Reviewer's Rating

In 2014 pianist András Schiff wrote: “What is it with directors? Why is it that most directors find it so hard to fade into the background and stand in the shadow of the work? Where did they acquire this addiction for self-expression, pomposity and disrespect? Why there no modesty? Why this panic fear of boredom?”

I have little doubt that Director Itay Tiran, a leading Israeli actor and theatre director, and conductor Dan Ettinger took serious note of Schiff’s comments. Their production of Salomé could not be more loyal to Strauss’s original intent which was clearly to write an opera where the music and lyrics have equal standing, a work that is not just singers accompanied by an orchestra but a truly integrated masterpiece where all elements of the staging are influenced by the dramatic and musical approach to writing opera of Strauss’s hero Richard Wagner. Salomé is one of the seminal works of the twentieth century and the work where Strauss finally found his true voice as an opera composer. And this excellent production of the work establishes an important milestone in the history of the Israeli Opera House for its ability to create an original production with such world-class quality and creativity and which is so true to every aspect of the text and the music.

In his approach to the drama, Tiran follows the footsteps of Jonathan Miller and Peter Hall, emphasizing and exploring the psychological layers of the plot and especially the complex, distilled development of the character of Salomé herself as she discovers love, eroticism and depravity. Oscar Wilde’s interpretation of a story that combines a terse episode from the New Testament with a symbolist fascination with erotica and death has sparked disputes from the premiere of Salomé back in 1905 to the present day.

Strauss’s music leads Tiran’s interpretation of the plot, while Ettinger, has unequivocally decided to “approach the music through the text”. This is the right place to celebrate the outstanding contribution of the over 90-players in the orchestra, who could hardly fit into the pit, and who worked as a powerful ensemble to fully expose the beauty and intensity of the Strauss’s extraordinary musical approach. The strength of the drama depends partly on the contrast between the tale that is being told and the luscious, almost uplifting music. Salomé’s long aria at the end is consummately beautiful and demanding and leads to a kind of catharsis not only because of its splendour, not only because of its emotional use of leitmotifs from earlier in the score, but also because of the contrast with the fact that she is essentially making love to a severed head. In many moments the sound of the orchestra and its centrality to the drama were so blazingly loud that you could hardly hear the singers, but this exactly how Strauss wished it would sound. Part of the tension in the drama depends on the voices fighting to surmount the sea of sound that the orchestra is creating.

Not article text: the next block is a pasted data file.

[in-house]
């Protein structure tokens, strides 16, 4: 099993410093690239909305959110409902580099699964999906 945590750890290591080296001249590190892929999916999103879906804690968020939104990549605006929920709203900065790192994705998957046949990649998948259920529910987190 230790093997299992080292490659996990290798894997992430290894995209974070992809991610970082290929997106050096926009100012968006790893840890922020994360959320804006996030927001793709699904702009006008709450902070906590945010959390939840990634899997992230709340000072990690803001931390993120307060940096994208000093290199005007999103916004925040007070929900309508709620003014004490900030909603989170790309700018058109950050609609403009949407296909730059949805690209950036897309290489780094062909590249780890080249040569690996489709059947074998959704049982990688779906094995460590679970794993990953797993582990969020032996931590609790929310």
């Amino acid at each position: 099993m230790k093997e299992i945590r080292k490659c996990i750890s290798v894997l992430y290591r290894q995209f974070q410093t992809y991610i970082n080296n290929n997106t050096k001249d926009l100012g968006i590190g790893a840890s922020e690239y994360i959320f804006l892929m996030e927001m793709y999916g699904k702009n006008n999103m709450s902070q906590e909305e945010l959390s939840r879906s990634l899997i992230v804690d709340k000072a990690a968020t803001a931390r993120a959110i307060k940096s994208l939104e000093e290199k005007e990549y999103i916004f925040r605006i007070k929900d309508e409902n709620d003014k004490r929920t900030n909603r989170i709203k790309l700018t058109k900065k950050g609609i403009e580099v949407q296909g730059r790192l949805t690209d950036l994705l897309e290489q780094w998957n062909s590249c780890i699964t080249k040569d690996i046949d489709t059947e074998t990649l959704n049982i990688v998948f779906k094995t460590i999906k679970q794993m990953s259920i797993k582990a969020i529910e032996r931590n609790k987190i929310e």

In the singing cast, Elisabet Strid (Salomé) takes most of the burden. She hardly leaves the stage throughout the opera. Even when she is silent she has to react, to indicate what is happening to her internally. Moreover, in the last half hour, she keeps singing as if it were one long aria. She does it in style, fully aware of the approach to the idiom of this opera, a beautiful soprano with not only the vocal abilities required by the role but also top dramatic skills. What a pleasure! Excellent, noteworthy performances are also given by Chris Meritt (Herod) and Daniel Sumegi (Jochanan). Robert McPherson (Narraboth) his powerful tenor is remarkable and perfectly adapted for the Straussian vocal line.

Last but not least in the success of this evening is the fantastic contribution of choreographer Renana Raz and set designer Eran Atzmon. The stage setting is amazing, controlled by the symbolic huge moon created by the brilliant video illusion of Yoav Cohen.

This production of Salomé deserves a special trip to Tel-Aviv if you can make it in the next fortnight.